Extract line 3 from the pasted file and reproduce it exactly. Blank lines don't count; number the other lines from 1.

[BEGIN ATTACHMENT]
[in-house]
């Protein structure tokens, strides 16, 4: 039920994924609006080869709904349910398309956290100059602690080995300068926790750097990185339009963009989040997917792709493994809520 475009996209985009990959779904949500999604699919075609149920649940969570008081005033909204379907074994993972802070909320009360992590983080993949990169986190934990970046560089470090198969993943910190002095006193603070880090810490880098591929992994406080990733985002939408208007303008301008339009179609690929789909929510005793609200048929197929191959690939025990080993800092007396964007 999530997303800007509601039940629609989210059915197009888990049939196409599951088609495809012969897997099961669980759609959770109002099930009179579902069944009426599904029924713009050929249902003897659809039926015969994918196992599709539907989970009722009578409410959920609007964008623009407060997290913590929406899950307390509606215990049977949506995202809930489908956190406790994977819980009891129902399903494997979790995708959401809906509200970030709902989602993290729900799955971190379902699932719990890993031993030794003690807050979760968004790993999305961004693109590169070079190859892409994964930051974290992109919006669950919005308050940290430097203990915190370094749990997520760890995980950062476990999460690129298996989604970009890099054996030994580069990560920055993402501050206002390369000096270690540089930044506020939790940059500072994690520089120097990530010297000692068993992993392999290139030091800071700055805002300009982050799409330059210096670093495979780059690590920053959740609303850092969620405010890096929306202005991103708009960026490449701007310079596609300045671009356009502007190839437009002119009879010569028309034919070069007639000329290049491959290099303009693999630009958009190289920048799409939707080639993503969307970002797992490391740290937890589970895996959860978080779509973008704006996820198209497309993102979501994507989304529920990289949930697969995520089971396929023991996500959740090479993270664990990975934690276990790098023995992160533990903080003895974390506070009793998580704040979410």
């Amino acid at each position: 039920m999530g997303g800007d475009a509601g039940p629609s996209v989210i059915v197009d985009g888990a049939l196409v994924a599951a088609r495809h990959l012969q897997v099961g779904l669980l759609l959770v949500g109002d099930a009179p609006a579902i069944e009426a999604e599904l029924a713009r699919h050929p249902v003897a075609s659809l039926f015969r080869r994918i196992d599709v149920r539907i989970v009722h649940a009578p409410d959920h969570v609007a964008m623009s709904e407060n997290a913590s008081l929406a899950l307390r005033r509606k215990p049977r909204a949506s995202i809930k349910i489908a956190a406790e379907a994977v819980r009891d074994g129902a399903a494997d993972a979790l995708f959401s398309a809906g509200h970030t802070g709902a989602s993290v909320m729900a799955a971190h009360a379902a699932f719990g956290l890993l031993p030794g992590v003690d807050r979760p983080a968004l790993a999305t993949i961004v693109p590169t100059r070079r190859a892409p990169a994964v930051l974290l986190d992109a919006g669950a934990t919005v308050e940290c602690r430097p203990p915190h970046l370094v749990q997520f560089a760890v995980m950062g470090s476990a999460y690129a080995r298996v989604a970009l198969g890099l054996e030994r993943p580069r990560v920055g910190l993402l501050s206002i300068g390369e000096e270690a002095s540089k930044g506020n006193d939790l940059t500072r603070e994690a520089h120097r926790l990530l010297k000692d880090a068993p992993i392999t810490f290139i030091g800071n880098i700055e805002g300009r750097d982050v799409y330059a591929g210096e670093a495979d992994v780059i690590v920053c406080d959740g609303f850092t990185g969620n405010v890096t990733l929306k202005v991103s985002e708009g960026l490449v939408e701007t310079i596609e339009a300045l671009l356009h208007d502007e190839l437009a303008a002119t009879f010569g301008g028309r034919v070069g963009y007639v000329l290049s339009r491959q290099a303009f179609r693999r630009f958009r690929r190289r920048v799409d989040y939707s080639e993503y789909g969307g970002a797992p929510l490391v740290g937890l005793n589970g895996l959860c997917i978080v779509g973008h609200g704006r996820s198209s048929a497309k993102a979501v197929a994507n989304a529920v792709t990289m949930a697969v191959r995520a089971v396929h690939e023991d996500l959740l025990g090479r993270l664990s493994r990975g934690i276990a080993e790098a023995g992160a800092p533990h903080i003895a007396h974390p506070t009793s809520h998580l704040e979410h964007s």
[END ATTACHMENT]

């Amino acid at each position: 039920m999530g997303g800007d475009a509601g039940p629609s996209v989210i059915v197009d985009g888990a049939l196409v994924a599951a088609r495809h990959l012969q897997v099961g779904l669980l759609l959770v949500g109002d099930a009179p609006a579902i069944e009426a999604e599904l029924a713009r699919h050929p249902v003897a075609s659809l039926f015969r080869r994918i196992d599709v149920r539907i989970v009722h649940a009578p409410d959920h969570v609007a964008m623009s709904e407060n997290a913590s008081l929406a899950l307390r005033r509606k215990p049977r909204a949506s995202i809930k349910i489908a956190a406790e379907a994977v819980r009891d074994g129902a399903a494997d993972a979790l995708f959401s398309a809906g509200h970030t802070g709902a989602s993290v909320m729900a799955a971190h009360a379902a699932f719990g956290l890993l031993p030794g992590v003690d807050r979760p983080a968004l790993a999305t993949i961004v693109p590169t100059r070079r190859a892409p990169a994964v930051l974290l986190d992109a919006g669950a934990t919005v308050e940290c602690r430097p203990p915190h970046l370094v749990q997520f560089a760890v995980m950062g470090s476990a999460y690129a080995r298996v989604a970009l198969g890099l054996e030994r993943p580069r990560v920055g910190l993402l501050s206002i300068g390369e000096e270690a002095s540089k930044g506020n006193d939790l940059t500072r603070e994690a520089h120097r926790l990530l010297k000692d880090a068993p992993i392999t810490f290139i030091g800071n880098i700055e805002g300009r750097d982050v799409y330059a591929g210096e670093a495979d992994v780059i690590v920053c406080d959740g609303f850092t990185g969620n405010v890096t990733l929306k202005v991103s985002e708009g960026l490449v939408e701007t310079i596609e339009a300045l671009l356009h208007d502007e190839l437009a303008a002119t009879f010569g301008g028309r034919v070069g963009y007639v000329l290049s339009r491959q290099a303009f179609r693999r630009f958009r690929r190289r920048v799409d989040y939707s080639e993503y789909g969307g970002a797992p929510l490391v740290g937890l005793n589970g895996l959860c997917i978080v779509g973008h609200g704006r996820s198209s048929a497309k993102a979501v197929a994507n989304a529920v792709t990289m949930a697969v191959r995520a089971v396929h690939e023991d996500l959740l025990g090479r993270l664990s493994r990975g934690i276990a080993e790098a023995g992160a800092p533990h903080i003895a007396h974390p506070t009793s809520h998580l704040e979410h964007s």